Most points of interest are inside Komotini’s historic center and within walking distance from one another. A city bus network and plenty of taxis are also available. Long-distance buses (KTEL) and train routes connect Komotini with major cities, such as Thessaloniki and Alexandroupolis.

Town of Komotini

The most interesting quarter of Komotini is the town’s historic center. Lacking in greenery, it is, however, crowded with most of the town’s important sights, as well as some excellent examples of neo-classical and traditional local architecture.

The town’s four museums cover Komotini’s history from Neolithic Era up to the 19th century. Starting with the Archaeological Museum, the visitor can see exhibits and artefacts from Neolithic Era to Byzantine period, under the roof of one of the town’s most modern buildings. For a better look at Komotini’s Byzantine treasures, visit the Byzantine Museum, where a series of religious artefacts, jewellery, books and coins are on display.

For a pick at the life of a typical family of the 19th century, go to the Municipal Museum, which is housed in the neo-classical former villa of one of Komotini’s noblest families. Finally, occupying an excellent example of local architecture, the town’s Folk Museum features some interesting costumes and pieces of folklore art.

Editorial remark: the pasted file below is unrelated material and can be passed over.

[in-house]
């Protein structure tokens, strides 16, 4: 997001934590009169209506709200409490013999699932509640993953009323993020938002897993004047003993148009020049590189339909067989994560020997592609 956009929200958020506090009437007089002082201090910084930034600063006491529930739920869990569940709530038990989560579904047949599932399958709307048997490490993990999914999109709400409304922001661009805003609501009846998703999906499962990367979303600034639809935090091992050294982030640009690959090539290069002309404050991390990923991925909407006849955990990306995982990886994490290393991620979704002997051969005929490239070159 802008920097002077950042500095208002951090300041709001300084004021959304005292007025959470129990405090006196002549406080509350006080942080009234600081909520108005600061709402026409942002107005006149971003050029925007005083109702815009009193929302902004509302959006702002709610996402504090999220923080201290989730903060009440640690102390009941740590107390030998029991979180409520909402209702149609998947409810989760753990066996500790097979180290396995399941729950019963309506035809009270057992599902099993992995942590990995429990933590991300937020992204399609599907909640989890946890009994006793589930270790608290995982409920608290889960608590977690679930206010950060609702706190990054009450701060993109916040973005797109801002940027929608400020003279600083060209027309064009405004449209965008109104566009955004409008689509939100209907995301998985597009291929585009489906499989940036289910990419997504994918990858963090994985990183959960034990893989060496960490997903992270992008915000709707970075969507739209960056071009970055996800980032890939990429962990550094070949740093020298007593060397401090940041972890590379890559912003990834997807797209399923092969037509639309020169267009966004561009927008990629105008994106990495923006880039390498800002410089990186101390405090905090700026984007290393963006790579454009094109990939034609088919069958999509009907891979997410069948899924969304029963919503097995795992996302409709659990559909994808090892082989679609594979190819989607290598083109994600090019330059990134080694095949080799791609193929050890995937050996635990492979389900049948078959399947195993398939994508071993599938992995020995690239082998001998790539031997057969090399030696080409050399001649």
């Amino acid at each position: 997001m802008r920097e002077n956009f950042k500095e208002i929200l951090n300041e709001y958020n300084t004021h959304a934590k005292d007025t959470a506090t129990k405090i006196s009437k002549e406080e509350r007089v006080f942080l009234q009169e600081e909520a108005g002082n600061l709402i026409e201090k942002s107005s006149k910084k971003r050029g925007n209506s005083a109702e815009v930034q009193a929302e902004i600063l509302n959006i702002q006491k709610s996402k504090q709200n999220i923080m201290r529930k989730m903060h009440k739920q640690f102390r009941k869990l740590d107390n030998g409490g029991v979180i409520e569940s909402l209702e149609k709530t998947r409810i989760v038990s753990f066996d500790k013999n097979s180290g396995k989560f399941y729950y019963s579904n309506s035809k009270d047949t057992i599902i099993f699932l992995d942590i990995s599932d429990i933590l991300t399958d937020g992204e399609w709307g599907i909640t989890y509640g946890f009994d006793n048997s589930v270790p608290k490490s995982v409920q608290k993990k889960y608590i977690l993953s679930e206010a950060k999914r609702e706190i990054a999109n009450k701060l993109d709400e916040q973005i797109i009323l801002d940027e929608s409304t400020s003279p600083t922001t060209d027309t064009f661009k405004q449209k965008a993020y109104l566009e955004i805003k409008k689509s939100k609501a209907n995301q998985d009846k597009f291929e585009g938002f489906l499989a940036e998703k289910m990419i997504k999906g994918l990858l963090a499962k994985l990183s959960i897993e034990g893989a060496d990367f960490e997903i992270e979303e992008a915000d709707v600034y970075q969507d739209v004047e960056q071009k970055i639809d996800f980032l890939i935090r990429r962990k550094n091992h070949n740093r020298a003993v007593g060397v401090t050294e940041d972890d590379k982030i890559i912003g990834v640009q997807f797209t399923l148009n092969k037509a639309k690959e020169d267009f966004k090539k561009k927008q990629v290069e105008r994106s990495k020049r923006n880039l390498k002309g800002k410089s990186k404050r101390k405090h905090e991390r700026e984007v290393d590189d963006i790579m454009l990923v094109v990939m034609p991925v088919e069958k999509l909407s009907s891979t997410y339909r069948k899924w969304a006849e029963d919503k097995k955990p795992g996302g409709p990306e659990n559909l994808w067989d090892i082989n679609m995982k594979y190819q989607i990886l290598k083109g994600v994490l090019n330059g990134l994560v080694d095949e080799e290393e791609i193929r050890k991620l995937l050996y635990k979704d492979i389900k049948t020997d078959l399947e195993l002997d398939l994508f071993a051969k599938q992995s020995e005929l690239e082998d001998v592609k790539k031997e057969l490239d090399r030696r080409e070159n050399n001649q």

Dating back to the 4th century, the Byzantine Fort seems neglected, but is still one of the town’s main attractions. During its prime, the fort featured 16 towers; however, none has survived the Ottoman and Bulgarian invasions. Today the visitor can see only some parts of the defensive walls, as well as a church from the early 19th century, which is located inside the fort. Built over the remains of a Byzantine temple, the church houses an interesting 15th-century image of Virgin Mary.